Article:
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How to choose pool fencing

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Although there is a huge array of pool fencing options on the market, the task of picking the best option for your pool area does not need to be daunting. For starters the fence should have a similar style to your home and yard. For example, if you prefer modern, minimal and clean lines, then a glass fence will look fabulous. If your home is a bit more cottage-like, or you have a luscious garden, then gabion or brush fencing will look fantastic. Regardless of the look you choose, there is always a pool fencing solution within your budget, wherever you live in Australia.

Here are 5 tips on how to choose the best fencing for you.

1. Know what is available

The following list will help you become familiar with the fencing options out there. The better informed you are about options, the better choice you can make.

Tubular fencing

Tubular fencing provides that classic look that is sure to compliment any home and landscaping style. It is also possible to have tubular fencing customized to any idea you may have in mind such as incorporating automatic gates. Tubular fencing is constructed from vertical metal balusters - commonly aluminium, but stainless steel is also an attractive option - and is secured by a horizontal metal tube. This can be crowned by a balustrade, or left topless for a simple look.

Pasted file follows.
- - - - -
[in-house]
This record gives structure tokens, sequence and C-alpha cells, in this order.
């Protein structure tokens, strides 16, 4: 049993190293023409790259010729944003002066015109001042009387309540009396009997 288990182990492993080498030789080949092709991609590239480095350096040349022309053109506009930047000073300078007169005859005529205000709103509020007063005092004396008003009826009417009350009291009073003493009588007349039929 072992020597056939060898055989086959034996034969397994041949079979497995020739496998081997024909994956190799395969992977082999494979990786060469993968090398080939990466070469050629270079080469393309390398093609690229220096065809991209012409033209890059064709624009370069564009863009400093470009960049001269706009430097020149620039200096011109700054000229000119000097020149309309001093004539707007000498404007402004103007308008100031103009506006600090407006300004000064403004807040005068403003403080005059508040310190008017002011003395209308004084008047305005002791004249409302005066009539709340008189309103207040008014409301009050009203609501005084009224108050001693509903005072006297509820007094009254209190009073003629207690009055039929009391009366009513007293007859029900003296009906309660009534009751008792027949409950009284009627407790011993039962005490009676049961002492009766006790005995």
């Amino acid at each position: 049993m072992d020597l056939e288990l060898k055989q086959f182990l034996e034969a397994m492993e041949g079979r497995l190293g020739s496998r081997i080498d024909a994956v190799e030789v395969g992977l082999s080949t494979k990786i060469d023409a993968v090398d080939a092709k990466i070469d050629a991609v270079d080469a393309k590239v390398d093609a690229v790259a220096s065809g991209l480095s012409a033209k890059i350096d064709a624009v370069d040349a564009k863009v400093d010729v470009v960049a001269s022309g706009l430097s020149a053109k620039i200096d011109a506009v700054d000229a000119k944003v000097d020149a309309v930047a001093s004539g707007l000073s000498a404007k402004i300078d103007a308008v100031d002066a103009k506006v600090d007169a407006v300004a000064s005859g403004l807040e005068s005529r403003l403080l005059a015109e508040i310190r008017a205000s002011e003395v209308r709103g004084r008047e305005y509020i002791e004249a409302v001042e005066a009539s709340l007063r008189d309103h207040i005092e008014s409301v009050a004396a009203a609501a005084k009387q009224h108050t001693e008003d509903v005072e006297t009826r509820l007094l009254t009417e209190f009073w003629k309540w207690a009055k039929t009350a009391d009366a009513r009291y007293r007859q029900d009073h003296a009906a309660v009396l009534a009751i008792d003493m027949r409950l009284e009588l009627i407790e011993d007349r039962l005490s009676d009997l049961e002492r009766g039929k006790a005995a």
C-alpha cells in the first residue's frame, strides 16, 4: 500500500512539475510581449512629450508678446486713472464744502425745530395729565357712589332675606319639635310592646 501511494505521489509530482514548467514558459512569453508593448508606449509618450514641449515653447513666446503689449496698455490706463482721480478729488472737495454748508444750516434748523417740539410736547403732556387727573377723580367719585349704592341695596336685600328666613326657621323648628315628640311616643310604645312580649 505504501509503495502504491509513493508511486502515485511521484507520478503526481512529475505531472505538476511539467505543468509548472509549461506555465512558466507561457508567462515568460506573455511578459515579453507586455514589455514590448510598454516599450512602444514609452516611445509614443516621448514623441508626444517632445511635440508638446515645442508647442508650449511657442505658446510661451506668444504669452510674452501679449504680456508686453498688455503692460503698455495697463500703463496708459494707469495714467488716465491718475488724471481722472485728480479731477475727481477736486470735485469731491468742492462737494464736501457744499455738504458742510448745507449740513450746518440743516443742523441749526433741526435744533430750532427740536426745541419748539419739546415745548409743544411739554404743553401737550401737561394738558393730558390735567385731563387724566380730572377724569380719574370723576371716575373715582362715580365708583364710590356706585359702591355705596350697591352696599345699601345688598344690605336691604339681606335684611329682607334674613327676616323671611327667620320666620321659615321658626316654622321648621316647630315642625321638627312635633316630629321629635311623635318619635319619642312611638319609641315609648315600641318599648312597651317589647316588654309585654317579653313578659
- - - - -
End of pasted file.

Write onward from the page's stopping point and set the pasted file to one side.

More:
Tubular fencing is a great option for homes with children and animals because it is very rugged and generally does not require any maintenance. This type of fencing is strong and secure, with an endless array of appearances, and will appeal to homeowners who are looking for a simple solution to pool fencing. Planting hedging shrubs along the line of a tubular fence will, over time, render the fence invisible, especially if it's black or dark green in colour.

Stainless steel wire rope fencing

Stainless steel upright fencing with horizontal stainless steel wires will not comply with pool fencing requirements. In fact anything with horizontal members that are further than 10mm apart will not comply with Australian Standards (2010).

Glass fencing

What better way to enjoy the hard work you put into your landscaping, then from the pool? Glass fencing is a sophisticated and modern option for pool fencing that compliments a yard with great landscaping, and an even better view, while still adhering to pool fencing requirements and keeping your pool safe and private. Glass fencing can incorporate intricate ballustrading for a dramatic effect, or can be left frameless for a stream-lined look. If there's an area of your fencing that is a little more in the open and exposed to prying eyes, then a custom-made privacy screen can be incorporated into the fencing. Glass fencing looks sophisticated and polished, but it is also very easy to care for and clean.